JANA BRIKE

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JANA BRIKE
"The Void"

JANA BRIKE
"The Search For One True Love"

JANA BRIKE
"Two Wounded Angels On The Beach"

JANA BRIKE
"Girl With A Golden Heart Basking In The Sunshine"

JANA BRIKE
"No Escape From This Beautiful Dream"

JANA BRIKE
"Little Death In The Bluebells Grove'

JANA BRIKE
"Girl Flying Above It All"

JANA BRIKE
"The End Of A Lonesome Road"

JANA BRIKE
"Overgrowth In Eve's Garden"

JANA BRIKE
"The Blue Diary"

JANA BRIKE
"Soul Sisters"

JANA BRIKE
"Girl In Love"

JANA BRIKE
"Long Lasting Springtime"

JANA BRIKE
"Nectar"

Your art is ever so dreamy and provides a strong narrative of self-discovery and innocence. Where do you get your inspiration from? Is it from places you have visited, dreams…?

The self-discovery IS my inspiration, and I do it through my life’s journey and emotional processes, and my art creation as such is a self-discovery and thus a self-sustaining driving force. 

You have had to censor some of your recent pieces on social media. How do you feel about censorship in the art world?

The request to censor paintings on social media is just a pimple on an organism that is sick from the inside. All the perception of the body and its processes, especially the female body, is just askew in our so called “civilized” world.

Your art leaves me feeling very emotional and stirs up deep memories. What message would you like to communicate through your work?

I do not really communicate some specific direct message. I believe an artwork is a mirror to the self, both, for the creator of it, as well as for the viewer. If it is a strong artwork, you won’t be overwhelmed with reading the artist’s life in it, you will read your own. How else can you explain that one and the same artwork can provoke responses as diverse as – it is so full of love to the self, of harmony and acceptance – and – it is all abuse and ugliness. We lie to ourselves about the self. There are grand blind-spots in the perception. And a mirror – either it is close human relationships or other emotional triggers like art – is needed.

You typically work with oil paint but are there any other mediums you would like to experiment with more in the future? What is your typical creative process when starting a new piece?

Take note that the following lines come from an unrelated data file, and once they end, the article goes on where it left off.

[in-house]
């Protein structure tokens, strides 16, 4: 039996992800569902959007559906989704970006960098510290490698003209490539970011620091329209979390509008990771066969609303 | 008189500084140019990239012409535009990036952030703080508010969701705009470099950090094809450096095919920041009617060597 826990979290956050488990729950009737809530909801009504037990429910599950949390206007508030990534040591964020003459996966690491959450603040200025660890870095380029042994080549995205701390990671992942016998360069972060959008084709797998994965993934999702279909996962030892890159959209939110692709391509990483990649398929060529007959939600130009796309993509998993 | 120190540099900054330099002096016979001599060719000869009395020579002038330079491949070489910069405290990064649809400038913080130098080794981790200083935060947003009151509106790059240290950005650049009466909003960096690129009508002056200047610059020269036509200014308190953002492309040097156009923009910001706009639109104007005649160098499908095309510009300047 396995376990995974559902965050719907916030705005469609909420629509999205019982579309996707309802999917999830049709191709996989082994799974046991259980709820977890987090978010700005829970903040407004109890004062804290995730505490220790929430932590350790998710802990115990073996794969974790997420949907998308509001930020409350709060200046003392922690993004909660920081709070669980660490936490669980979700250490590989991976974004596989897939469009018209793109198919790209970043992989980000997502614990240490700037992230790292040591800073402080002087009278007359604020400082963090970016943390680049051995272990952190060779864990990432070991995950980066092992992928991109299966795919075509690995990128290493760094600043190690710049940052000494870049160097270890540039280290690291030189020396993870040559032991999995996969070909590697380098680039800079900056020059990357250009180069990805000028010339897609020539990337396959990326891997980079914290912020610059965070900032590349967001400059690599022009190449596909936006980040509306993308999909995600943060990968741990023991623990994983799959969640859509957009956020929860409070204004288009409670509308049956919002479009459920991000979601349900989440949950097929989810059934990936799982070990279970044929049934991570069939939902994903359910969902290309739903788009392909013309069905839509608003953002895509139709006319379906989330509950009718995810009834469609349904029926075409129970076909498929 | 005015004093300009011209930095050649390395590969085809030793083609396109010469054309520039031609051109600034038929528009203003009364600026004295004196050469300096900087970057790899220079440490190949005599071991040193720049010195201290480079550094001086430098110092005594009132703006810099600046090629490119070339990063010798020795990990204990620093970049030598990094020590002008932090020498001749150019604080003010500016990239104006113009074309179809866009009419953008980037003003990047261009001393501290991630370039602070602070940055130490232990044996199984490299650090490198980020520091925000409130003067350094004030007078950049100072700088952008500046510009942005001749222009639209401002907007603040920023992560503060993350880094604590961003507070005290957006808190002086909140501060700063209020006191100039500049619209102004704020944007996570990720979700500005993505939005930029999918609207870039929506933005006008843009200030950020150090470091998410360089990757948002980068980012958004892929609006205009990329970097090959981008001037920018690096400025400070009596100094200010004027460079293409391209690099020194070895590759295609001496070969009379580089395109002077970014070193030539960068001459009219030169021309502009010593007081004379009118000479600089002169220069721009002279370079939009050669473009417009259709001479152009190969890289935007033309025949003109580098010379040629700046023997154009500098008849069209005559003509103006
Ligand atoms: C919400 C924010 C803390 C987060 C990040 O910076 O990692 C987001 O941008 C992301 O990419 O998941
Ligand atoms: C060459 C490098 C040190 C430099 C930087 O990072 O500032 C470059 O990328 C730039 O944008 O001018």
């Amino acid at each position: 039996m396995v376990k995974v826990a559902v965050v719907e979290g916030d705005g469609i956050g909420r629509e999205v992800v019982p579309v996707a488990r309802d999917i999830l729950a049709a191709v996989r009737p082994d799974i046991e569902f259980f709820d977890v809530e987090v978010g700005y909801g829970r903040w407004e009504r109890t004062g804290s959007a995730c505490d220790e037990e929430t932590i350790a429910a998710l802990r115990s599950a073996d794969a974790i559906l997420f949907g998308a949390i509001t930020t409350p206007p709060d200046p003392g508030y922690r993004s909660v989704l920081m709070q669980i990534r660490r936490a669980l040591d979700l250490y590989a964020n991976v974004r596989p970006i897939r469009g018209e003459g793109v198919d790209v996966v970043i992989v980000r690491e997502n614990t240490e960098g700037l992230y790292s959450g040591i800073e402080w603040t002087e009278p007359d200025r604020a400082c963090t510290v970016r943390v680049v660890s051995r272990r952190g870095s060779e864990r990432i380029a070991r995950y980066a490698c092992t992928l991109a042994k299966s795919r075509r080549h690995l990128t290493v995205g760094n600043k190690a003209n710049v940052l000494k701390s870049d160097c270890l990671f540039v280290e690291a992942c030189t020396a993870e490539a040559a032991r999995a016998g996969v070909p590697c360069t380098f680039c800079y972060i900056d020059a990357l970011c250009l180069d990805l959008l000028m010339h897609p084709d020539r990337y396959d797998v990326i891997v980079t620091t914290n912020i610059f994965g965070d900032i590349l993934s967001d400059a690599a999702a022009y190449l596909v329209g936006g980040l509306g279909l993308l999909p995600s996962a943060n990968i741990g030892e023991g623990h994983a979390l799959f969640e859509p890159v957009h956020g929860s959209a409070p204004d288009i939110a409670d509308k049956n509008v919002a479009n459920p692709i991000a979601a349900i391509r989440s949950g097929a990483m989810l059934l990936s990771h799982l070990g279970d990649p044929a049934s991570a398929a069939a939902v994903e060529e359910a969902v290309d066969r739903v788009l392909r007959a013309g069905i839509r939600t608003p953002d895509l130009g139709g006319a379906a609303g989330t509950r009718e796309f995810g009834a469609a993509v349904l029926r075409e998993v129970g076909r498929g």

I don’t think I will stop painting anytime soon, but I have done also animations, installations, digital media, drawing, sculpture, photography and more. But I just love the slow meditative process of oil painting most of all. My studio is a bad mess in the middle of my work on a series. It starts with the overall feeling, a state of mind and state of heart, and then come the images like flashes on my mind. Then I sketch, gather reference material, paint and paint till I am happy with the emotional vibe it all radiates.

You recently debuted your new collection, “Superabundance of Ordinary Being” at Modern Eden. Many pieces made reference to the trials and tribulations of love, emotions we can all relate to. What inspired this collection? Did this series come from a place close to your heart?

Yes, it did. I actually painted it from a very broken place. From where your most sincere, deep and innocent love for another being is not just not answered back – which is painful but still quite all right to live through – but it is more – disrespected and disregarded as something not worth a second glance, where the most sacred and most valuable to you part of yours that you dare to open and show to another is cast away as something of no consequence. The painting process to me has always been my work through the suppressed emotions and wounds, shedding light on the shadow part and transcending it. Shadow to light through emotional cleansing in a delicate, deep and personal process. I can’t show it all directly, but some of this is perceptible to a sensitive individual I think.

Have you ever collaborated with other artists? Are there artists that inspire your work?

I have collaborated with some of my friends, and it’s been inspiring in a sense that it has given me new unexpected contexts for my work, and made me look at myself and my work from a different angle. But in my heart, I’m a loner. I like to control the process from start to finish. I’m trying to break through it though, as it doesn’t let me create really big events.

What is next for you in your creative journey? Do you have any upcoming projects or shows you are looking forward to?

I am working for a solo exhibition in Philippines next year, and some exciting group exhibitions with some of my dream galleries, also a big and very special and important event in 2018. I do look forward to it all very much.

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